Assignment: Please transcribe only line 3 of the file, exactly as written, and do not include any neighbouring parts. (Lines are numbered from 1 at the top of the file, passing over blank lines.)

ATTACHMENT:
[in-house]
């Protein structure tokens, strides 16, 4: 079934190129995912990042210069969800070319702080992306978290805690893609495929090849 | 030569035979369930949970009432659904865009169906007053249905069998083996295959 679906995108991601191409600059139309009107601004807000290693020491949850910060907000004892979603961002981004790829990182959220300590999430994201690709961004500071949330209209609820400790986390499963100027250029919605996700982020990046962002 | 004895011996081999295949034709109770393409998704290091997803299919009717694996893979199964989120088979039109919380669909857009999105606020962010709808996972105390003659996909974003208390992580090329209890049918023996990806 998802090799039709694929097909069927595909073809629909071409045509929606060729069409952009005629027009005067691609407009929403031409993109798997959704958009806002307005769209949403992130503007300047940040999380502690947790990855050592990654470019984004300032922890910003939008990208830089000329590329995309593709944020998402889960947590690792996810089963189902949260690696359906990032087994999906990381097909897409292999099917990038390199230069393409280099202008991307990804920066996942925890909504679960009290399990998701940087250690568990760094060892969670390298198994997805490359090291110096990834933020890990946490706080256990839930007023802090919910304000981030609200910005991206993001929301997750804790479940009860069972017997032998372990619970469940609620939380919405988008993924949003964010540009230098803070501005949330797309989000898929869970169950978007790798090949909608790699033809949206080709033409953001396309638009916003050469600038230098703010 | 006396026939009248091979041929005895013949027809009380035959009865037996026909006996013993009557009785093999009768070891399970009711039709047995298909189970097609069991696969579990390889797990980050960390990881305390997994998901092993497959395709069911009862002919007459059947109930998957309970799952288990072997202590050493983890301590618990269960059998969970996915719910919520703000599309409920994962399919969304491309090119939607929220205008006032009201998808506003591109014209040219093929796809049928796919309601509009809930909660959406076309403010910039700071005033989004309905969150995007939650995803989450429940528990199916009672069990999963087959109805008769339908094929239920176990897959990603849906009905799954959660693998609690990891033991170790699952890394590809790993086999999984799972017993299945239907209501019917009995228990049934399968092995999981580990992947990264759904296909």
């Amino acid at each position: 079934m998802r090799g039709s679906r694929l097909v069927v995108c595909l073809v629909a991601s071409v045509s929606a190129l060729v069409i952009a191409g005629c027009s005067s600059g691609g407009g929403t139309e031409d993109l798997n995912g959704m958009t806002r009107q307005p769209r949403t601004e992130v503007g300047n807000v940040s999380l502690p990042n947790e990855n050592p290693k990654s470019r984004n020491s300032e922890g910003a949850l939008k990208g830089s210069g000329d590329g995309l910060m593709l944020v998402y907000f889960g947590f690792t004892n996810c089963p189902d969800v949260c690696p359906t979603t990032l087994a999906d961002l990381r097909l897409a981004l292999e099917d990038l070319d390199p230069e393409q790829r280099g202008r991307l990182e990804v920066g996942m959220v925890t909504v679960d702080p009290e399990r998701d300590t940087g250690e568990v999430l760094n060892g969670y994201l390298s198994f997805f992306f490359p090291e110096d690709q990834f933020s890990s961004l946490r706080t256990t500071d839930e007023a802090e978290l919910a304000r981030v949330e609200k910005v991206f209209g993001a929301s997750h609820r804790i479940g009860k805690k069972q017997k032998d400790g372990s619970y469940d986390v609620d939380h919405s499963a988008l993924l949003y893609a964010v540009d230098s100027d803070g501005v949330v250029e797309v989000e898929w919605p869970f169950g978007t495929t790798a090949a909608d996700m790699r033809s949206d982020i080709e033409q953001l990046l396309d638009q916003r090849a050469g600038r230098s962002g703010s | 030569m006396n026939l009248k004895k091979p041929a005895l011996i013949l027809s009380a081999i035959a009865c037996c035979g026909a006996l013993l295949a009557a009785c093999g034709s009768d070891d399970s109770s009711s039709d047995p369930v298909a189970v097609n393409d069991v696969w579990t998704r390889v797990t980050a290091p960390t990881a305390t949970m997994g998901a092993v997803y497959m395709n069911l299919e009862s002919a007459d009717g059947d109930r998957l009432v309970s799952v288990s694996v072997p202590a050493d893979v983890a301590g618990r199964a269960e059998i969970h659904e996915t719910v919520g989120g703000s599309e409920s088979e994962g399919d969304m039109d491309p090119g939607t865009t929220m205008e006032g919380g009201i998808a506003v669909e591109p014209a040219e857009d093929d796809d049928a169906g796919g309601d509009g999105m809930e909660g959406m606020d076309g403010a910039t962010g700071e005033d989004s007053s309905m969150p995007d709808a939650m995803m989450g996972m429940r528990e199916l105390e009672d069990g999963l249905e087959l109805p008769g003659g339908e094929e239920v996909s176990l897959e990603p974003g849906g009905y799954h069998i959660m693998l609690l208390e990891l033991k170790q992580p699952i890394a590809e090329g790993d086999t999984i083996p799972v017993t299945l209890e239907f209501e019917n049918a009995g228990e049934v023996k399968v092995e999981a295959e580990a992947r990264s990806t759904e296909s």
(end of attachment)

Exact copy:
């Amino acid at each position: 079934m998802r090799g039709s679906r694929l097909v069927v995108c595909l073809v629909a991601s071409v045509s929606a190129l060729v069409i952009a191409g005629c027009s005067s600059g691609g407009g929403t139309e031409d993109l798997n995912g959704m958009t806002r009107q307005p769209r949403t601004e992130v503007g300047n807000v940040s999380l502690p990042n947790e990855n050592p290693k990654s470019r984004n020491s300032e922890g910003a949850l939008k990208g830089s210069g000329d590329g995309l910060m593709l944020v998402y907000f889960g947590f690792t004892n996810c089963p189902d969800v949260c690696p359906t979603t990032l087994a999906d961002l990381r097909l897409a981004l292999e099917d990038l070319d390199p230069e393409q790829r280099g202008r991307l990182e990804v920066g996942m959220v925890t909504v679960d702080p009290e399990r998701d300590t940087g250690e568990v999430l760094n060892g969670y994201l390298s198994f997805f992306f490359p090291e110096d690709q990834f933020s890990s961004l946490r706080t256990t500071d839930e007023a802090e978290l919910a304000r981030v949330e609200k910005v991206f209209g993001a929301s997750h609820r804790i479940g009860k805690k069972q017997k032998d400790g372990s619970y469940d986390v609620d939380h919405s499963a988008l993924l949003y893609a964010v540009d230098s100027d803070g501005v949330v250029e797309v989000e898929w919605p869970f169950g978007t495929t790798a090949a909608d996700m790699r033809s949206d982020i080709e033409q953001l990046l396309d638009q916003r090849a050469g600038r230098s962002g703010s | 030569m006396n026939l009248k004895k091979p041929a005895l011996i013949l027809s009380a081999i035959a009865c037996c035979g026909a006996l013993l295949a009557a009785c093999g034709s009768d070891d399970s109770s009711s039709d047995p369930v298909a189970v097609n393409d069991v696969w579990t998704r390889v797990t980050a290091p960390t990881a305390t949970m997994g998901a092993v997803y497959m395709n069911l299919e009862s002919a007459d009717g059947d109930r998957l009432v309970s799952v288990s694996v072997p202590a050493d893979v983890a301590g618990r199964a269960e059998i969970h659904e996915t719910v919520g989120g703000s599309e409920s088979e994962g399919d969304m039109d491309p090119g939607t865009t929220m205008e006032g919380g009201i998808a506003v669909e591109p014209a040219e857009d093929d796809d049928a169906g796919g309601d509009g999105m809930e909660g959406m606020d076309g403010a910039t962010g700071e005033d989004s007053s309905m969150p995007d709808a939650m995803m989450g996972m429940r528990e199916l105390e009672d069990g999963l249905e087959l109805p008769g003659g339908e094929e239920v996909s176990l897959e990603p974003g849906g009905y799954h069998i959660m693998l609690l208390e990891l033991k170790q992580p699952i890394a590809e090329g790993d086999t999984i083996p799972v017993t299945l209890e239907f209501e019917n049918a009995g228990e049934v023996k399968v092995e999981a295959e580990a992947r990264s990806t759904e296909s």